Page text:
Kudlow Finds His Niche Serving Doctors With Startup TrendMD

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"It's difficult to fail if you actually talk to customers."
Paul Kudlow, TrendMD

As he was going through medical school the last few years, Paul Kudlow pictured his future: talking to patients all day, providing solutions, and working all hours. Now, as he leads a successful startup, he still provides solutions and works all hours—but it's customers not patients that he talks to all day.

"It was still a massive transformation," Kudlow told me last month. "I went through medical school and started residency—and then this came out of nowhere."

This is TrendMD, a kind of Outbrain or Taboola for the medical world. TrendMD enhances content discoverability for readers by providing publishers with strong incentives to display relevant links to third-party content. They took that model and designed an article recommendation widget that's embedded in places doctors and other researchers use. Content producers can also promote their links on sites where the TrendMD widget sits.

TrendMD is one of the featured Models of Excellence at SIIA's Business Information & Media Summit (BIMS), Nov. 14-16 in Fort Lauderdale, where Kudlow will be speaking.

For Kudlow, it started off as an academic and research project and grew into something much bigger. The underpinning came from the frustration of not being able to keep up with the latest literature and research. He thought, "What's the best way to get research to the people who can make use of it?"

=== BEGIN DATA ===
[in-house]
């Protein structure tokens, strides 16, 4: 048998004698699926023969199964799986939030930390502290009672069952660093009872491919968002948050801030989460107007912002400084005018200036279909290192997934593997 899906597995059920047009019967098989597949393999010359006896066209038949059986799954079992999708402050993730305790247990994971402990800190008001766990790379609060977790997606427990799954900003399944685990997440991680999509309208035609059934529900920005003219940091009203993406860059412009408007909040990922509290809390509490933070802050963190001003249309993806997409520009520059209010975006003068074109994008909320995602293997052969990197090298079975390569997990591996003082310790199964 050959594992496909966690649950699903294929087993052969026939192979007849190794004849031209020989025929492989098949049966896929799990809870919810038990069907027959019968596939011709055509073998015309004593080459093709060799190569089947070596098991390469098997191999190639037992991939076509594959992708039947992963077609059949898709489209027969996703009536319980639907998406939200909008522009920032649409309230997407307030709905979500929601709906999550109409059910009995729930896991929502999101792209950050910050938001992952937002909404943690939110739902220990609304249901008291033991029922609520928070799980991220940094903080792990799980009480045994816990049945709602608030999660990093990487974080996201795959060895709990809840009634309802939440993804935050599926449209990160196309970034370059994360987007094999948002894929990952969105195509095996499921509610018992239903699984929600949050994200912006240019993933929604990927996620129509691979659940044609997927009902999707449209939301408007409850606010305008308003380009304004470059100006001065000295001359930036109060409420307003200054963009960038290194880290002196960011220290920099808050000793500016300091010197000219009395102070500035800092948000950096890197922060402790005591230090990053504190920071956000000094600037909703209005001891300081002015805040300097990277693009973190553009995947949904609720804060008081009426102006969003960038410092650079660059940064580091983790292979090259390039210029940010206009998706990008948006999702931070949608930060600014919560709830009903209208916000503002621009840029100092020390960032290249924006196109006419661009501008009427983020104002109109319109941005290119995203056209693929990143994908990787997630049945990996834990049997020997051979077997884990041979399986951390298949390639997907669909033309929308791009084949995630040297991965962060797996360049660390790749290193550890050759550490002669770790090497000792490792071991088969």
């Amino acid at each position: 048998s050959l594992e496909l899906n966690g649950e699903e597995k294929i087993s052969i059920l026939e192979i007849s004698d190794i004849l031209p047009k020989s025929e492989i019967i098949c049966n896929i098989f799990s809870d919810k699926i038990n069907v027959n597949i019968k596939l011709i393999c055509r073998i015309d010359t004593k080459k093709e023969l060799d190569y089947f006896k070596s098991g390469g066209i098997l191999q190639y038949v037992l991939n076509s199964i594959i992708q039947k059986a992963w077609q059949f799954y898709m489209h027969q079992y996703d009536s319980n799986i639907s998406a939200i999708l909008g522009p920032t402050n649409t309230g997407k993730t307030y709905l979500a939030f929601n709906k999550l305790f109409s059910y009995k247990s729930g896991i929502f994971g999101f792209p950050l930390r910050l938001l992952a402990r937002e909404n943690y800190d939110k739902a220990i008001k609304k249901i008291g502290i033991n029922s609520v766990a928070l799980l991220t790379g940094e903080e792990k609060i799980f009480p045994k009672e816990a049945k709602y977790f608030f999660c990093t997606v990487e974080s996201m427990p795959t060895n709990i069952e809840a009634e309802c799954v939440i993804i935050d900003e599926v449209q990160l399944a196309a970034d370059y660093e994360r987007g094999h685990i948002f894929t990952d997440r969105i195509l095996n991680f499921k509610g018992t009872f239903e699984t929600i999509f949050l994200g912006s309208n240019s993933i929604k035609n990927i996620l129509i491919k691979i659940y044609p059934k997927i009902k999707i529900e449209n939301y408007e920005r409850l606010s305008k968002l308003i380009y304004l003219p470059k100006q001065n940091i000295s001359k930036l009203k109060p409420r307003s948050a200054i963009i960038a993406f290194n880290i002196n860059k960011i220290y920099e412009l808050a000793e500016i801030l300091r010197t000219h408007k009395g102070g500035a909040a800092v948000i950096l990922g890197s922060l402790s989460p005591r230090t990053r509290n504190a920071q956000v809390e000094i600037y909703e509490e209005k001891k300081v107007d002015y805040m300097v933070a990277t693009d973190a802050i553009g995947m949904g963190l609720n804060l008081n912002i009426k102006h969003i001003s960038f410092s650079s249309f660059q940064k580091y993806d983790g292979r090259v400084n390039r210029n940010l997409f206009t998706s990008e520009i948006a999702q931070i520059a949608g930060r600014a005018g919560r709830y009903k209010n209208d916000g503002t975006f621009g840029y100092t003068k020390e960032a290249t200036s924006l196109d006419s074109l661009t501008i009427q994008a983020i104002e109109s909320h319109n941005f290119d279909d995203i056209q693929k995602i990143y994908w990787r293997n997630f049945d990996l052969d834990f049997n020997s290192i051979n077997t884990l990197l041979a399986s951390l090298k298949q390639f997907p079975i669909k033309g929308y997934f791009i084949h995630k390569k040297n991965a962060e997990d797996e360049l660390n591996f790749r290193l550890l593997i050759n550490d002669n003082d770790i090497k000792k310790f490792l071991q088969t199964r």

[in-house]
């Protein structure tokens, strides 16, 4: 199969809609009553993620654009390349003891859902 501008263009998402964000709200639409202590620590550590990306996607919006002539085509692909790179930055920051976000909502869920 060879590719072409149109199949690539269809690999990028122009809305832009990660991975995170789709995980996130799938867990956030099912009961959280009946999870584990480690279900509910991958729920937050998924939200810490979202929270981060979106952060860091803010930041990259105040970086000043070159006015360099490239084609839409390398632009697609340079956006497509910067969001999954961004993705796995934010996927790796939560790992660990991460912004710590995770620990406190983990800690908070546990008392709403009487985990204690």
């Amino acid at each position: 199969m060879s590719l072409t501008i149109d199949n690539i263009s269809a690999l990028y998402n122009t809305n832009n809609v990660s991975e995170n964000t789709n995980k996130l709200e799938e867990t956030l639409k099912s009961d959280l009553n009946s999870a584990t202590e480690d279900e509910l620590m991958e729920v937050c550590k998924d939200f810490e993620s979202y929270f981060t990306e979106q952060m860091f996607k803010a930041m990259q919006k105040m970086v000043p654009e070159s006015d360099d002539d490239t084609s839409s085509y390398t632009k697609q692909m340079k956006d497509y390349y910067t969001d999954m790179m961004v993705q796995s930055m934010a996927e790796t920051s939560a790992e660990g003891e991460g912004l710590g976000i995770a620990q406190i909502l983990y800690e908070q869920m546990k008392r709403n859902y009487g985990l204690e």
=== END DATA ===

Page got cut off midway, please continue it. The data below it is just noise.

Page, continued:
So far, so good. "After launching in May 2014, we're up to over 2500 medical journals and content sites, and we're in use by about 260 publishers," Kudlow said. "The recommendations themselves are seen by about 40 million unique readers a month, and we generate almost 400 million recommended articles a month."

Was that 400 million? "Yes, each widget displays anywhere between 6-10 recommended links. And there's around 90 million widget loads or views a month."

Thus it's no mystery why Kudlow is putting off being a practicing doctor. "I started loving [the work on TrendMD]," he said. "I have the option to finish my residency in the future. But that may be unlikely."

Interesting revenue model

"We don't engage directly with doctors," Kudlow said. "A doctor may go to a site that he or she knows like BMJ or Medscape. They'll be reading an article, and at the bottom of the page they'll see us, "recommended by TrendMD." There will be articles on that site and links to external articles. TrendMD makes money when doctors click on those external links [on a cost-per-click basis]." (Kudlow prefers the term "external links" to "sponsored content.")

"We try to live on places where doctors go," he said. "And provide value there. Doctors and researchers are stubborn [so] we don't want to change their habits. [They tend to] go to their journals and that's it. They rely on search engines like Pubmed and Google Scholar, but the problem with search engines is that you need to know what you're looking for. Our discovery engine recommends based on your previous reading habits."